Another helpful writing prompt from Charity Hume.
When I was a child, my father’s barn seemed to be a world unto itself. He had a gift for working with wood, and the tools above his workbench were mysterious and intriguing; there were hand planes, wood clamps, a rip saw for cutting across the grain, and fine toothed backsaws for complex cuts. Above the bench, racks held gradually ascending sizes of wrenches, hammers, and screwdrivers. There were sandpapers of every fineness, awls and drills for boring holes, tubes of epoxy and bottles of linseed oil. A locked cabinet held toxic paints, polyurethane, and turpentine. The floor of the barn was always covered in sawdust.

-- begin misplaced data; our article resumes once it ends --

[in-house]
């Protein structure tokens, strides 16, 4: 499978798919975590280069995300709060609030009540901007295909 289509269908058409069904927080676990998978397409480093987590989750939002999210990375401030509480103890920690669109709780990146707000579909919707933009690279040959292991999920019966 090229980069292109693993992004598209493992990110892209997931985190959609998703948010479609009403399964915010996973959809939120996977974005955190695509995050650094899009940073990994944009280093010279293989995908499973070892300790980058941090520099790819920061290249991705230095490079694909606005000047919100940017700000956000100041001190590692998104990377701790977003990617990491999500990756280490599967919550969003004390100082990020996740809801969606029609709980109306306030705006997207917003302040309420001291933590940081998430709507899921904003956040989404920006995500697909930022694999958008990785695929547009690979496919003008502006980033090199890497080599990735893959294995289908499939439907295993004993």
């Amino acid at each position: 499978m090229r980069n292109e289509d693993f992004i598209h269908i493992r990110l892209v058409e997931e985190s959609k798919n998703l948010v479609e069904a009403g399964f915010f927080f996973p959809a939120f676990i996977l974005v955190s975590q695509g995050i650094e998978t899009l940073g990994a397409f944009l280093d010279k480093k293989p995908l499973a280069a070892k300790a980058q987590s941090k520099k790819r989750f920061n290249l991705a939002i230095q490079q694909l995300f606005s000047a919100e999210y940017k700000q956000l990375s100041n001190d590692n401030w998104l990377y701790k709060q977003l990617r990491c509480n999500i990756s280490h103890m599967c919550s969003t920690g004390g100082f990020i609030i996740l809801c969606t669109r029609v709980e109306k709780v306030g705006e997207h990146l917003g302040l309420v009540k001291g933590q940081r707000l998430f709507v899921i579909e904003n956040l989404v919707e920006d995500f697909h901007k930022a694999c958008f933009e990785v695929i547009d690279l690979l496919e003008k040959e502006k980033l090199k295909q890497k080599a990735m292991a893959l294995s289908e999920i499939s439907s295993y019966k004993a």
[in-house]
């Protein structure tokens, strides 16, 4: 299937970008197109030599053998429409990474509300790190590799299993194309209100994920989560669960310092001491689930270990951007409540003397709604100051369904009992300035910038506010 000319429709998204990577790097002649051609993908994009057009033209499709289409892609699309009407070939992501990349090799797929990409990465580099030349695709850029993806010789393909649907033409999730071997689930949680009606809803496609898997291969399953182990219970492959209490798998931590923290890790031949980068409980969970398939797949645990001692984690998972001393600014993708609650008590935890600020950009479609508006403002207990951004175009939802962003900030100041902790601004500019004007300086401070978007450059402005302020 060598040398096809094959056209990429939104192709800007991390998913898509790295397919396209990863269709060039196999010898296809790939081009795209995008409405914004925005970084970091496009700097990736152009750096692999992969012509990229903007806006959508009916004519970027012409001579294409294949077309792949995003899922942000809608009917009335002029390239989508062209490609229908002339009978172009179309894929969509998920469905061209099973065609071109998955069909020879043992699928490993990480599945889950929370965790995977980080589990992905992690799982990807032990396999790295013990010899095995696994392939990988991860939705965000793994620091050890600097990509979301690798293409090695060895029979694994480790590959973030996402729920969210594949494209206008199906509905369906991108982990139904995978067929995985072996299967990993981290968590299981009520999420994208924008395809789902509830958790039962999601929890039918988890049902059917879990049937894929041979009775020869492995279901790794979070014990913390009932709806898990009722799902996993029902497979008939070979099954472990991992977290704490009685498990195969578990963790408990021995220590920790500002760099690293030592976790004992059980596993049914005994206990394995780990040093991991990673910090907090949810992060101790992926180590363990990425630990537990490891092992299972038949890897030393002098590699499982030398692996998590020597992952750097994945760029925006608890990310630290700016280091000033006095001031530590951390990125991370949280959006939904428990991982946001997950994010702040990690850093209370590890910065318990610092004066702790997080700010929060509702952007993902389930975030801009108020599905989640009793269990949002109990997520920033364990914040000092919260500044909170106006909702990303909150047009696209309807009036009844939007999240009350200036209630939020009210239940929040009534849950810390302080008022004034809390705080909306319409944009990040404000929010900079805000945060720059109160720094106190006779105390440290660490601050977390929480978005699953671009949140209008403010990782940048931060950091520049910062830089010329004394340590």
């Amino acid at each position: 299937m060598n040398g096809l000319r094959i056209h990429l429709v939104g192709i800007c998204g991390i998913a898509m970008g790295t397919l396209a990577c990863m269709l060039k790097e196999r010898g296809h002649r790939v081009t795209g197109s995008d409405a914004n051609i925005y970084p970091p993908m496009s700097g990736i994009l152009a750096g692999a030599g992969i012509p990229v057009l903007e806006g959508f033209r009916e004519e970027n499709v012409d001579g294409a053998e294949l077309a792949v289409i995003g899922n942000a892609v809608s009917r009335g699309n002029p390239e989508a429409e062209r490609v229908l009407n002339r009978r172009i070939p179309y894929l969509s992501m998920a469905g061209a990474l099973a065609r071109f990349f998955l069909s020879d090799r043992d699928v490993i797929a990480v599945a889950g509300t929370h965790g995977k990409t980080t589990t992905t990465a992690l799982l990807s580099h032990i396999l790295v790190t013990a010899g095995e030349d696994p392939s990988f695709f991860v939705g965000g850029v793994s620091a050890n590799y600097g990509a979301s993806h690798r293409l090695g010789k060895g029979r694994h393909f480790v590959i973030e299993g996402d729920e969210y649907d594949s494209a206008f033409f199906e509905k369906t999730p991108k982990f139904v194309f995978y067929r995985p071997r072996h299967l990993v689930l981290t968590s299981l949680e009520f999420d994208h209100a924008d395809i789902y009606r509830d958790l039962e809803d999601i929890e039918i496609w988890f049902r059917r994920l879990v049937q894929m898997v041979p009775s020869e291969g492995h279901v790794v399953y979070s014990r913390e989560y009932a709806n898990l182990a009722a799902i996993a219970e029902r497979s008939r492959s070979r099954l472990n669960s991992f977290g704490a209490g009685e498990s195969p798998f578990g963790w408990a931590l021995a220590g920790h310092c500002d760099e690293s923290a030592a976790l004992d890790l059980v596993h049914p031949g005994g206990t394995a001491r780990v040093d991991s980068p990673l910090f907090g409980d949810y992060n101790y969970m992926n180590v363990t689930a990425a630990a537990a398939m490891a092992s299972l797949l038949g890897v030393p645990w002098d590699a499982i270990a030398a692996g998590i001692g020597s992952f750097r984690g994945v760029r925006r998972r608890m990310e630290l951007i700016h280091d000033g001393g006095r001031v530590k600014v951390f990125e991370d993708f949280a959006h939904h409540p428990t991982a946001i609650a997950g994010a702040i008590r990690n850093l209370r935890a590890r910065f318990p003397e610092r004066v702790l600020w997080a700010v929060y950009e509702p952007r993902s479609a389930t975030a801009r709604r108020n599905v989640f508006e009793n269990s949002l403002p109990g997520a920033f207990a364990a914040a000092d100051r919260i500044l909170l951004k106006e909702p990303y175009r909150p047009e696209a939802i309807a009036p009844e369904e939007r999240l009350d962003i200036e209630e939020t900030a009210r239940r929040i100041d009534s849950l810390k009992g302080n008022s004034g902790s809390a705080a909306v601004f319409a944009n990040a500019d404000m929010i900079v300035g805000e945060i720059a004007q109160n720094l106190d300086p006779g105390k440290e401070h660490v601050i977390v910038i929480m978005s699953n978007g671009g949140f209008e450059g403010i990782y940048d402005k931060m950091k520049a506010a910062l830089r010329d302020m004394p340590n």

Watching people work tells us who they are, the confident way a mechanic gets under the hood of a car, an experienced pastry chef who rolls out a dozen tart shells with careful precision. Think of cooks, dentists, athletes and dancers. Where do they work? How do they use the tools of the trade? What are the sounds, sights, smells, textures and tastes of their daily routine? Research a profession by watching an expert at work. Out of this research, create a character portrait by describing in detail what he or she really knows how to do.